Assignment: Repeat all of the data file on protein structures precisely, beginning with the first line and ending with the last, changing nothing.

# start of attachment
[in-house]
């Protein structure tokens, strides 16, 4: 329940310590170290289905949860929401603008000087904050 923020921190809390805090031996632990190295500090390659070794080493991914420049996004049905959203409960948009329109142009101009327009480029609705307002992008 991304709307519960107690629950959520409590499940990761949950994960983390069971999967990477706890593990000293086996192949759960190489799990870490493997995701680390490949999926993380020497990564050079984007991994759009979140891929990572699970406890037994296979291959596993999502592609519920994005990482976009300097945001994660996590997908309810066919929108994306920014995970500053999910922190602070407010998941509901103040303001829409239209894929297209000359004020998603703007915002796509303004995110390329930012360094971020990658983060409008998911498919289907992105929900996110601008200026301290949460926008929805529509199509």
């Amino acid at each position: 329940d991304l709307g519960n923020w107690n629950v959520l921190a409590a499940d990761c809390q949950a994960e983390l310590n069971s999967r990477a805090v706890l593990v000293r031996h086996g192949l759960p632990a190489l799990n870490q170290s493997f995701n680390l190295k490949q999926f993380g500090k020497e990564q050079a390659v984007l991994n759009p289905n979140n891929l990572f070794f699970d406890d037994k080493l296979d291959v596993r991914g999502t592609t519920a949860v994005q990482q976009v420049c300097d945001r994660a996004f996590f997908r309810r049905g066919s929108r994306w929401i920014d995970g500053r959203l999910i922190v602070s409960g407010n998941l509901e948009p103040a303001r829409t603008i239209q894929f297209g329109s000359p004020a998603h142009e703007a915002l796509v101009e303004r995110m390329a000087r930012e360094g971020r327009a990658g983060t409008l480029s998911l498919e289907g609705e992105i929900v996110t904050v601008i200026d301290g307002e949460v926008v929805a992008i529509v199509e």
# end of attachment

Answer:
[in-house]
């Protein structure tokens, strides 16, 4: 329940310590170290289905949860929401603008000087904050 923020921190809390805090031996632990190295500090390659070794080493991914420049996004049905959203409960948009329109142009101009327009480029609705307002992008 991304709307519960107690629950959520409590499940990761949950994960983390069971999967990477706890593990000293086996192949759960190489799990870490493997995701680390490949999926993380020497990564050079984007991994759009979140891929990572699970406890037994296979291959596993999502592609519920994005990482976009300097945001994660996590997908309810066919929108994306920014995970500053999910922190602070407010998941509901103040303001829409239209894929297209000359004020998603703007915002796509303004995110390329930012360094971020990658983060409008998911498919289907992105929900996110601008200026301290949460926008929805529509199509």
């Amino acid at each position: 329940d991304l709307g519960n923020w107690n629950v959520l921190a409590a499940d990761c809390q949950a994960e983390l310590n069971s999967r990477a805090v706890l593990v000293r031996h086996g192949l759960p632990a190489l799990n870490q170290s493997f995701n680390l190295k490949q999926f993380g500090k020497e990564q050079a390659v984007l991994n759009p289905n979140n891929l990572f070794f699970d406890d037994k080493l296979d291959v596993r991914g999502t592609t519920a949860v994005q990482q976009v420049c300097d945001r994660a996004f996590f997908r309810r049905g066919s929108r994306w929401i920014d995970g500053r959203l999910i922190v602070s409960g407010n998941l509901e948009p103040a303001r829409t603008i239209q894929f297209g329109s000359p004020a998603h142009e703007a915002l796509v101009e303004r995110m390329a000087r930012e360094g971020r327009a990658g983060t409008l480029s998911l498919e289907g609705e992105i929900v996110t904050v601008i200026d301290g307002e949460v926008v929805a992008i529509v199509e």